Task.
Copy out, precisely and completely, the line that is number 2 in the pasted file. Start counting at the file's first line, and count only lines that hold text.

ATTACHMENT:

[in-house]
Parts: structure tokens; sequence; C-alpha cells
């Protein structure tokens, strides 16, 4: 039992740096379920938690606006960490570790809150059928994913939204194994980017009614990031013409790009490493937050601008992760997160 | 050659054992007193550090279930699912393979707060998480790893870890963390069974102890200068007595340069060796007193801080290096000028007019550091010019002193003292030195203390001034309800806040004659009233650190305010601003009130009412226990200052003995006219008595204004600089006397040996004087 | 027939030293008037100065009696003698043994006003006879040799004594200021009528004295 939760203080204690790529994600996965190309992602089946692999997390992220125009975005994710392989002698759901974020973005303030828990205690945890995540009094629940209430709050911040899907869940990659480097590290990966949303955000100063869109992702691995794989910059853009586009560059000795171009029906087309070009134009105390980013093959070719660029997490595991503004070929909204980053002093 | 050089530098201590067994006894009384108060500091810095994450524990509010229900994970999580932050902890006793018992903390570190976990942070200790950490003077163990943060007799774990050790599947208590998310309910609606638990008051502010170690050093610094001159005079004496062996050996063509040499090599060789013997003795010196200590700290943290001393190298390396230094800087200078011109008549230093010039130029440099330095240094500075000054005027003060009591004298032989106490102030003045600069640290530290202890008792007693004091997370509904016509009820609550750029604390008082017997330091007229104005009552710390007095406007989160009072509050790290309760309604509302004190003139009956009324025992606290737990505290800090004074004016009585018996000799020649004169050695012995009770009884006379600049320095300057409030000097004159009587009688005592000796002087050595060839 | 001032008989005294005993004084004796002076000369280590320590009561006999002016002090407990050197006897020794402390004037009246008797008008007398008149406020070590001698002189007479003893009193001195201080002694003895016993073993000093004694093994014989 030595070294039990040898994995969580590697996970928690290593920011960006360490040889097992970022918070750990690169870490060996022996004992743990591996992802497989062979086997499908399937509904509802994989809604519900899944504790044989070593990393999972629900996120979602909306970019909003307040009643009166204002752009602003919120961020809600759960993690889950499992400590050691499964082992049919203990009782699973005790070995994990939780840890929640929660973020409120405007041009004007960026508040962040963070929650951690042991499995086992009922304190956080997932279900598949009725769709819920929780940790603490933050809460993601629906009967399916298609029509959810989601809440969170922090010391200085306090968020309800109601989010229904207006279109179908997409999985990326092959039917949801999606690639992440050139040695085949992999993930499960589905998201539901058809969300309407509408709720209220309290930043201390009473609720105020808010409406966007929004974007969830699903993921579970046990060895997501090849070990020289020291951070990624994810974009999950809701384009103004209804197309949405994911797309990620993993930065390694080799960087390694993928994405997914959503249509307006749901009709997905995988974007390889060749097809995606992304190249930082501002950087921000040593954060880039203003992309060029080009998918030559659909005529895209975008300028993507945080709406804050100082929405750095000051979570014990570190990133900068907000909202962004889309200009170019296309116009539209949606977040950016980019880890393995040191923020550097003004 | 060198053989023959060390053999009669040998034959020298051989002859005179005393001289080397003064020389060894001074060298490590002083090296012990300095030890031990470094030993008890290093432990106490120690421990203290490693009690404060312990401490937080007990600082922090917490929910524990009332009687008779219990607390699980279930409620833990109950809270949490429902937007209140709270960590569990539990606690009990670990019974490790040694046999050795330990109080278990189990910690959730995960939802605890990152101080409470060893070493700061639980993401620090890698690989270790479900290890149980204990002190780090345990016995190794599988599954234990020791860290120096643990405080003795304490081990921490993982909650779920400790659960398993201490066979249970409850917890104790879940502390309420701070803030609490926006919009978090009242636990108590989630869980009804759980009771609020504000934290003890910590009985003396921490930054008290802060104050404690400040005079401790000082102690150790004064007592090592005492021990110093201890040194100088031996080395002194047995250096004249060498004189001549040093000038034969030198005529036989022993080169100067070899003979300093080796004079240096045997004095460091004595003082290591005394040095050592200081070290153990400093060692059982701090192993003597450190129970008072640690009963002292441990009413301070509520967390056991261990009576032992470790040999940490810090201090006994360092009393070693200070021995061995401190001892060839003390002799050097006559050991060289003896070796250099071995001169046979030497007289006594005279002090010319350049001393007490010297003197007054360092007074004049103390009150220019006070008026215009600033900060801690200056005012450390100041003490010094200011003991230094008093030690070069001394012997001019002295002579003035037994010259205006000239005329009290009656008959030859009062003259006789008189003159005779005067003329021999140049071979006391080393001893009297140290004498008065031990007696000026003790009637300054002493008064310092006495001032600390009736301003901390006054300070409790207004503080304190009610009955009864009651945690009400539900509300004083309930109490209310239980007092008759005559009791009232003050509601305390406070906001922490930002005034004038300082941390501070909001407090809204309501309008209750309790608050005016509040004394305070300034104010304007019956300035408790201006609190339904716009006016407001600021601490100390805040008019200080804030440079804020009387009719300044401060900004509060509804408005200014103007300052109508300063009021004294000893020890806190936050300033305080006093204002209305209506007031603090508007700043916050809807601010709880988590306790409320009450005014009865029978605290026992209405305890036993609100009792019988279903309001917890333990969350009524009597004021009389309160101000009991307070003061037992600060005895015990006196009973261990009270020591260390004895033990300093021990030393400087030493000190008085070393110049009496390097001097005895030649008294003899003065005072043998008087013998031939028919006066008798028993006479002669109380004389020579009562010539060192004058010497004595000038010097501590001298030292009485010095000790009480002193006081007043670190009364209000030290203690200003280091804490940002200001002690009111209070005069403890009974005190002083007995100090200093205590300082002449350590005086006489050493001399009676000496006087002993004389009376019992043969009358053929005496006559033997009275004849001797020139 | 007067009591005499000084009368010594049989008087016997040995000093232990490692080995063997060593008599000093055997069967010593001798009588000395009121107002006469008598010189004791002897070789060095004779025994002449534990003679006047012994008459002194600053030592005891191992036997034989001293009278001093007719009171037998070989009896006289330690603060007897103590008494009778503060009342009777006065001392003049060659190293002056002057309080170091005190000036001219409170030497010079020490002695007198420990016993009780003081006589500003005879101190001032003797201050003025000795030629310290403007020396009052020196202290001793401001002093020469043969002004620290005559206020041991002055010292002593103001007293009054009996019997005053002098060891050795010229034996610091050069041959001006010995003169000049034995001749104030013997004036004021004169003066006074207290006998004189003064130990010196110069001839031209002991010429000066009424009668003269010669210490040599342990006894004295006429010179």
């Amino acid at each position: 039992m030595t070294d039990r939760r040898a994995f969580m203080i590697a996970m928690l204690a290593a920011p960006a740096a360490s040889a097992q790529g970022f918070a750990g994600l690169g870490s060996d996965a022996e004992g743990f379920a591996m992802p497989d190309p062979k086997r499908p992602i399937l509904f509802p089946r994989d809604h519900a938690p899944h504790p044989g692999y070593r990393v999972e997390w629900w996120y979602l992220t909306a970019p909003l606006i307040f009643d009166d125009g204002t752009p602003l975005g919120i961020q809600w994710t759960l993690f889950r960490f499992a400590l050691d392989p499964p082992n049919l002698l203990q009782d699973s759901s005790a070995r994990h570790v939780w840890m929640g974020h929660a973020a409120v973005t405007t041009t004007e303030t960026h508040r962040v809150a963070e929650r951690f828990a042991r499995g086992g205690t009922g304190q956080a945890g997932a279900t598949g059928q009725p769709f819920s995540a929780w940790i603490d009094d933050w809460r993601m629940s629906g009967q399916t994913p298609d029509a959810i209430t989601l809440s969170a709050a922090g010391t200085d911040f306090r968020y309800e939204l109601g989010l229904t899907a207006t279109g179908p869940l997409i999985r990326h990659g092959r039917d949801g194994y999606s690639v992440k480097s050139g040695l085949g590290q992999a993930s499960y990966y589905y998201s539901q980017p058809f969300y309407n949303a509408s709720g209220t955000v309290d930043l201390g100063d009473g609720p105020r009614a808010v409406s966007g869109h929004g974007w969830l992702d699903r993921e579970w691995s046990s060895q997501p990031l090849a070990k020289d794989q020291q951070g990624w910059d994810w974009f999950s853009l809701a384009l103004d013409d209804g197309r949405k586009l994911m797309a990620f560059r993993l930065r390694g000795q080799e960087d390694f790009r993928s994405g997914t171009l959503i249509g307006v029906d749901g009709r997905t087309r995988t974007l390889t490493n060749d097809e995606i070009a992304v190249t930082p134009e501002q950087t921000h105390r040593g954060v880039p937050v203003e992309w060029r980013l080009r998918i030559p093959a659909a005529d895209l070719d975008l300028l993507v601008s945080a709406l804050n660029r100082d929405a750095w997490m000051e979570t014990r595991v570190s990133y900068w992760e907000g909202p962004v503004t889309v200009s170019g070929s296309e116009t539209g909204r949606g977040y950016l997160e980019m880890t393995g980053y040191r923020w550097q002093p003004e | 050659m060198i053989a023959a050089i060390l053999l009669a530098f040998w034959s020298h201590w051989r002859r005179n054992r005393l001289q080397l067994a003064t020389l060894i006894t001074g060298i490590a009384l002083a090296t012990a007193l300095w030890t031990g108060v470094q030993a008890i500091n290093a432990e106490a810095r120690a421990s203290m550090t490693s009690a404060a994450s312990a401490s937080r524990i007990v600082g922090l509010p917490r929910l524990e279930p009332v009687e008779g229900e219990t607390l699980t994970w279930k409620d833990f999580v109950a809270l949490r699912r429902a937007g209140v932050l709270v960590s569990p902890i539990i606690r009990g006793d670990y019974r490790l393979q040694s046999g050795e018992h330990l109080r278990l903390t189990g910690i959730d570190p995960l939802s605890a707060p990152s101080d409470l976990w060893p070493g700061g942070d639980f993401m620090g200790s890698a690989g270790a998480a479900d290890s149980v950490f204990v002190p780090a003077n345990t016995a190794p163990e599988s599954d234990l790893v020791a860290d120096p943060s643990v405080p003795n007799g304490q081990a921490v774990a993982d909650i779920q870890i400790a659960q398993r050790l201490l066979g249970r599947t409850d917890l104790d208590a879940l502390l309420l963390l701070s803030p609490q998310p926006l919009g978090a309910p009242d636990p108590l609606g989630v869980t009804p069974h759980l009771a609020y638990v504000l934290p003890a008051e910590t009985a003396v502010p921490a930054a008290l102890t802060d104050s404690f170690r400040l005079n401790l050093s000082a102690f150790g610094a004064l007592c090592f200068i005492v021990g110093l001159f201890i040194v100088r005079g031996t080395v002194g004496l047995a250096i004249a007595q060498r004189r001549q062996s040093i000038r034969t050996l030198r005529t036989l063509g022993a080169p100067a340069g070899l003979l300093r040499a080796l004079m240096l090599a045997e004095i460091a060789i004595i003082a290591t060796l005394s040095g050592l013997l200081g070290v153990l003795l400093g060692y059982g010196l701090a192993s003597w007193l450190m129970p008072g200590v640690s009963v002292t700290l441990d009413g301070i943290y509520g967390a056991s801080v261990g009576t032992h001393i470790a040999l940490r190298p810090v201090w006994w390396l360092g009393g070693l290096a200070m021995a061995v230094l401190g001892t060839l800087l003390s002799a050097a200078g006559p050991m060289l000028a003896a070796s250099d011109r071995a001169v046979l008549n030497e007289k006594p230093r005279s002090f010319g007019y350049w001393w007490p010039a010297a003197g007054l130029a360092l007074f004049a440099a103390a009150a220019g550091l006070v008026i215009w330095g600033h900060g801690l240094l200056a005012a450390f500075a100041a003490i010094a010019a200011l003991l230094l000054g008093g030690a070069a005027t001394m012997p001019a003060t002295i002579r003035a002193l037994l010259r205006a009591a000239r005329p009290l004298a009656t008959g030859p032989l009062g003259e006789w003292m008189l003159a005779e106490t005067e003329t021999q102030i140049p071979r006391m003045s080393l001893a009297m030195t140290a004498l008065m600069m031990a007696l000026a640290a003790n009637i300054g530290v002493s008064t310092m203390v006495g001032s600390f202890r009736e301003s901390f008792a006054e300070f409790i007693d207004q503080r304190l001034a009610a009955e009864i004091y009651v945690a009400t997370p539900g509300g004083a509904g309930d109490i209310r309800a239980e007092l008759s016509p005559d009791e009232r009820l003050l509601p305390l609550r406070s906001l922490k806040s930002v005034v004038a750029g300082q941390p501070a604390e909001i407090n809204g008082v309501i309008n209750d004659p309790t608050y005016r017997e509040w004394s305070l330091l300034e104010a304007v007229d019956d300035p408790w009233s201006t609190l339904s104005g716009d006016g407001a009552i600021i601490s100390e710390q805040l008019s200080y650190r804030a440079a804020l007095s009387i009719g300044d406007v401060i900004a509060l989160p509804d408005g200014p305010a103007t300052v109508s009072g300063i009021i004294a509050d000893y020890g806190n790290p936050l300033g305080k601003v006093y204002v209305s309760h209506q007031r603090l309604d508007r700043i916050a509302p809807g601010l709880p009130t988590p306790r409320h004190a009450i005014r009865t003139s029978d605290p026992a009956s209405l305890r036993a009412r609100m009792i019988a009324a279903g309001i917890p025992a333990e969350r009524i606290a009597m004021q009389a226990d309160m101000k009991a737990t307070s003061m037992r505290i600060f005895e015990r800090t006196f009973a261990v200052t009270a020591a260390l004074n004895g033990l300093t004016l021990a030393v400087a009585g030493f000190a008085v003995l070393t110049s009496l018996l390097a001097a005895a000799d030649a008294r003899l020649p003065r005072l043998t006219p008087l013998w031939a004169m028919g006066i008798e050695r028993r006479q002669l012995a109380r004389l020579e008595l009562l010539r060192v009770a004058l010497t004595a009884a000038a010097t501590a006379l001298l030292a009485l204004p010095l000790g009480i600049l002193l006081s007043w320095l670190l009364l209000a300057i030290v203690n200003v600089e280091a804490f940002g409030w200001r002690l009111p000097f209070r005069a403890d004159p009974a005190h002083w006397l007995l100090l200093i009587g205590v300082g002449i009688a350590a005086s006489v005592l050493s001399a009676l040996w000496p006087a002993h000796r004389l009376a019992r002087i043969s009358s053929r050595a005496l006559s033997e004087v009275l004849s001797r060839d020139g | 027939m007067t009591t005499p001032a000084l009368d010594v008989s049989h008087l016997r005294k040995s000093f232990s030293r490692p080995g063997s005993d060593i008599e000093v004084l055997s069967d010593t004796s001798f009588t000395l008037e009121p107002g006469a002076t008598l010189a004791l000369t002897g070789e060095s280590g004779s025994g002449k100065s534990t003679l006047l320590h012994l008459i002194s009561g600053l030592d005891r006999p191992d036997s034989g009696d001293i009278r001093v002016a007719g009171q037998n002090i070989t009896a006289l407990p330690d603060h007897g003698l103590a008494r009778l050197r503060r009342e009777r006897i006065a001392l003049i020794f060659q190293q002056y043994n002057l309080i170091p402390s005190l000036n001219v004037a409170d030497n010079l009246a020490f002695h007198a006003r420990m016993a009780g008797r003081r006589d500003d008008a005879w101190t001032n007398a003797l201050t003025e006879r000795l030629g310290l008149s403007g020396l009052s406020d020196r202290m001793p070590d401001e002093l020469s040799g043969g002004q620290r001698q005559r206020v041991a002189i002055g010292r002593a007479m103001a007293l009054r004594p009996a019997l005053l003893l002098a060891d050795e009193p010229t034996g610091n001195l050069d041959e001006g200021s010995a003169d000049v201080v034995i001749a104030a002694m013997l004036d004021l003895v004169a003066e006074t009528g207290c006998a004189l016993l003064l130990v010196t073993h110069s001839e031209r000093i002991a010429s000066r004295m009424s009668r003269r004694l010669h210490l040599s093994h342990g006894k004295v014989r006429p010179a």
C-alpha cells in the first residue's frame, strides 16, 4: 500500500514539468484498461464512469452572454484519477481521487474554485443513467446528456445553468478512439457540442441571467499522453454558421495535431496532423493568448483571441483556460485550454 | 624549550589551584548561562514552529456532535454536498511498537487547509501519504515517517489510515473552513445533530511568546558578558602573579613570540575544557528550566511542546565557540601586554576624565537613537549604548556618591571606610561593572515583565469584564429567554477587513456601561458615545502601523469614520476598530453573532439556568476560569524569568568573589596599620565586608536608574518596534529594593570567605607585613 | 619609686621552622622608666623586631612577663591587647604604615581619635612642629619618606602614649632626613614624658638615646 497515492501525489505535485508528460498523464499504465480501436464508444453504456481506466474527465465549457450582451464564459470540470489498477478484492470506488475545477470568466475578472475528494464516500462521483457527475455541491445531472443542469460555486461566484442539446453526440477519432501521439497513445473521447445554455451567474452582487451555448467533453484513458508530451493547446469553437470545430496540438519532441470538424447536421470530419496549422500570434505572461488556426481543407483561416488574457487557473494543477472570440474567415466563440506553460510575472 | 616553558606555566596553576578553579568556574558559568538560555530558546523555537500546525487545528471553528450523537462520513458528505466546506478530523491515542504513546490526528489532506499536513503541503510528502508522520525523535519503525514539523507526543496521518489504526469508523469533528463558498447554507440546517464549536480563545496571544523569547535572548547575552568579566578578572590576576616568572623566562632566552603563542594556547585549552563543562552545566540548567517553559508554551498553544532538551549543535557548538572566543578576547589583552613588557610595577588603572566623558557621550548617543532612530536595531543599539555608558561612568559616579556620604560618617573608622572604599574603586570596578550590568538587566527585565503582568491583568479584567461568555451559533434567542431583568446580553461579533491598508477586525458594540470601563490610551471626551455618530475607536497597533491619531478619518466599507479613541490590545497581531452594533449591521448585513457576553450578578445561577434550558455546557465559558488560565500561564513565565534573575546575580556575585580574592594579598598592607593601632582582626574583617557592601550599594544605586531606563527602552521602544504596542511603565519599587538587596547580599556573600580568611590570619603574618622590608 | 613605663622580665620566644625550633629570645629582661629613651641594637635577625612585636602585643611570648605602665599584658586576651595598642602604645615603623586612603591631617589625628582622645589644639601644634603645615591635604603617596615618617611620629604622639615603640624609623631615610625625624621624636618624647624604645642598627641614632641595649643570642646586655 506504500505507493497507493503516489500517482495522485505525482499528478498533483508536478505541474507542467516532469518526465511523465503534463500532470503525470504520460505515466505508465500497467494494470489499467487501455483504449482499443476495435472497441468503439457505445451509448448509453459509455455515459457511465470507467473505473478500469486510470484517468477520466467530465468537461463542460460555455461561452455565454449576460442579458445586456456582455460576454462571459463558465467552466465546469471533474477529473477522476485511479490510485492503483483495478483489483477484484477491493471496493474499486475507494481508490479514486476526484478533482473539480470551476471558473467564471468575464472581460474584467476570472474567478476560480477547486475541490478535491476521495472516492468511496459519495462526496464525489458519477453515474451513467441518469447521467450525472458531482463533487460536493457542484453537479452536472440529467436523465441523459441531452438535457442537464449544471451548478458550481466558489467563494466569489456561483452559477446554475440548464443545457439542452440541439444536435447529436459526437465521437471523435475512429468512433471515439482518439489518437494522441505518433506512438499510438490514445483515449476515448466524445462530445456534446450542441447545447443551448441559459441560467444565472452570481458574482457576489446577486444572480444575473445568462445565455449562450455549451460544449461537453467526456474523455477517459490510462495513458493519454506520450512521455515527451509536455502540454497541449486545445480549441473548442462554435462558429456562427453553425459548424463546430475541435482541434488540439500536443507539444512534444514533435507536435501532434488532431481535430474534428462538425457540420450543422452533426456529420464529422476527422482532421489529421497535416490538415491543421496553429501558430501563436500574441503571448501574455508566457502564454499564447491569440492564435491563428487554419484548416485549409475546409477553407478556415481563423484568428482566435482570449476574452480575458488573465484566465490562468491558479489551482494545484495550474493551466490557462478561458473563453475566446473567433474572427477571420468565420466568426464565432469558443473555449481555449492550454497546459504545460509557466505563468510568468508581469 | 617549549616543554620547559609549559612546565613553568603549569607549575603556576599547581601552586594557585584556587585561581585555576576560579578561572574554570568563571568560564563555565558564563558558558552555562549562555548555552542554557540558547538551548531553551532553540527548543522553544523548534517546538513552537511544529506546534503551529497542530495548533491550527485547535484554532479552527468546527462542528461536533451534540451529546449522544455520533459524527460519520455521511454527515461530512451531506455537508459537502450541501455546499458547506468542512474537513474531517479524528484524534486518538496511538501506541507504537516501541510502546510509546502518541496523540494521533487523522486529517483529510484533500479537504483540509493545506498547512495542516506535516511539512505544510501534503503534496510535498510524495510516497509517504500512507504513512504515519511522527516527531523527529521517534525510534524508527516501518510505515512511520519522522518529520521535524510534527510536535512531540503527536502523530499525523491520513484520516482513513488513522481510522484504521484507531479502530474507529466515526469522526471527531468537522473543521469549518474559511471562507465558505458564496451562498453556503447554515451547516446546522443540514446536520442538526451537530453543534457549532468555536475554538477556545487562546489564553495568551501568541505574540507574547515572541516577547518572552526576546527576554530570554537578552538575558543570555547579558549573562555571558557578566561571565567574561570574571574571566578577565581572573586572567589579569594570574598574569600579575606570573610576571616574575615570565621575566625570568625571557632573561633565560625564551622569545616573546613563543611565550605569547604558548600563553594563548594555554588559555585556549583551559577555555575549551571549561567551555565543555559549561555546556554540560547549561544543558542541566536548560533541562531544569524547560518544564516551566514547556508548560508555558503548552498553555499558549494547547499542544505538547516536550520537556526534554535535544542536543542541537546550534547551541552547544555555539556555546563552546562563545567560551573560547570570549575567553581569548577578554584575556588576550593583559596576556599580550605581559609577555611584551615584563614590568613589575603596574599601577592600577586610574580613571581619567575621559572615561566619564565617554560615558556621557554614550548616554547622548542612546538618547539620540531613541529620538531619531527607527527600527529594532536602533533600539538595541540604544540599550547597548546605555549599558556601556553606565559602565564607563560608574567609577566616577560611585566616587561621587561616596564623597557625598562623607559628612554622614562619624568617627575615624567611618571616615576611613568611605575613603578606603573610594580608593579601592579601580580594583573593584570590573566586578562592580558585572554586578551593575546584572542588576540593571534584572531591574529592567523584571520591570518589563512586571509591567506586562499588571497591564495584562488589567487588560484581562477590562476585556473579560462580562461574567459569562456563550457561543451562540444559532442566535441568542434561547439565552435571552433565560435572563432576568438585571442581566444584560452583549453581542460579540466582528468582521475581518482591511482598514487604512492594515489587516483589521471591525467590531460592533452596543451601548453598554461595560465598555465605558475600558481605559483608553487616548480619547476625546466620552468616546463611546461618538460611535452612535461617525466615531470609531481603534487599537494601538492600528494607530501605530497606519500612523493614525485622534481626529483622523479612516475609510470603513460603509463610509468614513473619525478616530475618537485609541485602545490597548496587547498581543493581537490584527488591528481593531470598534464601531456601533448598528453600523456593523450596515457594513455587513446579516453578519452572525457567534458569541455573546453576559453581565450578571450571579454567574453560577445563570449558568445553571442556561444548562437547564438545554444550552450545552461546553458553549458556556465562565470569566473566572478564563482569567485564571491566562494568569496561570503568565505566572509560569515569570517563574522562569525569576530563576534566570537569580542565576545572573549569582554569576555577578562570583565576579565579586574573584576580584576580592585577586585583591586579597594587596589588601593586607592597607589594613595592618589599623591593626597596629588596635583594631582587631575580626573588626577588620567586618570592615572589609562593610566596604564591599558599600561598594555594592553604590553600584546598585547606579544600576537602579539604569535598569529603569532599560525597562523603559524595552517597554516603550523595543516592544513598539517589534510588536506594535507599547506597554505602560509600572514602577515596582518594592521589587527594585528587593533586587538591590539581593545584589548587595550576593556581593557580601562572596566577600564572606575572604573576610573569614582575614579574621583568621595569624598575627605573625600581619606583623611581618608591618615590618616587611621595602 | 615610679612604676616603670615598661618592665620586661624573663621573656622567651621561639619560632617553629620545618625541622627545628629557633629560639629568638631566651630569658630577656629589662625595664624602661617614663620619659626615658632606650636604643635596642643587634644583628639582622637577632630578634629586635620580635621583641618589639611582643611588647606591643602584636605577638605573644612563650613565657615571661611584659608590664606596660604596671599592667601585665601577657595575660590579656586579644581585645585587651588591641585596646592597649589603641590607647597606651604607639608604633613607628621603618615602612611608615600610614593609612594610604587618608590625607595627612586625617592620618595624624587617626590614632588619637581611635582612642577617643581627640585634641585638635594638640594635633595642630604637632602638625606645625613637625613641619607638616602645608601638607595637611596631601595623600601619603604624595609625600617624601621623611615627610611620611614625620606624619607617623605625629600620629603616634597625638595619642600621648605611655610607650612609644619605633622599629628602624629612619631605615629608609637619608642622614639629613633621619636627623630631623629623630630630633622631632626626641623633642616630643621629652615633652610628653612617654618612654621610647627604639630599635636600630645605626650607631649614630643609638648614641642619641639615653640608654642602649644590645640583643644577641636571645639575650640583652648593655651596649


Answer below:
Parts: structure tokens; sequence; C-alpha cells